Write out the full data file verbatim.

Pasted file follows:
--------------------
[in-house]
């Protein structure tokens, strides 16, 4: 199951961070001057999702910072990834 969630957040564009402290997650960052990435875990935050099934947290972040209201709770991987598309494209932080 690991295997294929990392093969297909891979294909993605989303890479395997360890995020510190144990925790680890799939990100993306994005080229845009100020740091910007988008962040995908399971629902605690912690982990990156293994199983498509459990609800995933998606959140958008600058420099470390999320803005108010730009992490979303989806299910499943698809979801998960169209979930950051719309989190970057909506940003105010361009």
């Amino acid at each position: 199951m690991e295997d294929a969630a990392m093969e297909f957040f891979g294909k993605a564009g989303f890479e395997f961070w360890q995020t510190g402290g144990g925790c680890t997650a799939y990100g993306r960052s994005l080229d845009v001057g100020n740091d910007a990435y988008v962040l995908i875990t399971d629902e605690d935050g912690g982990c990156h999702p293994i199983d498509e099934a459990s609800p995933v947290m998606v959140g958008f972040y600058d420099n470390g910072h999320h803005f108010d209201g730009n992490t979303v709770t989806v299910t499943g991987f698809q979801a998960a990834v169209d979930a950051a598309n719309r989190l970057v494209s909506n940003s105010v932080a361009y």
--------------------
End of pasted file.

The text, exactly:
[in-house]
């Protein structure tokens, strides 16, 4: 199951961070001057999702910072990834 969630957040564009402290997650960052990435875990935050099934947290972040209201709770991987598309494209932080 690991295997294929990392093969297909891979294909993605989303890479395997360890995020510190144990925790680890799939990100993306994005080229845009100020740091910007988008962040995908399971629902605690912690982990990156293994199983498509459990609800995933998606959140958008600058420099470390999320803005108010730009992490979303989806299910499943698809979801998960169209979930950051719309989190970057909506940003105010361009």
């Amino acid at each position: 199951m690991e295997d294929a969630a990392m093969e297909f957040f891979g294909k993605a564009g989303f890479e395997f961070w360890q995020t510190g402290g144990g925790c680890t997650a799939y990100g993306r960052s994005l080229d845009v001057g100020n740091d910007a990435y988008v962040l995908i875990t399971d629902e605690d935050g912690g982990c990156h999702p293994i199983d498509e099934a459990s609800p995933v947290m998606v959140g958008f972040y600058d420099n470390g910072h999320h803005f108010d209201g730009n992490t979303v709770t989806v299910t499943g991987f698809q979801a998960a990834v169209d979930a950051a598309n719309r989190l970057v494209s909506n940003s105010v932080a361009y």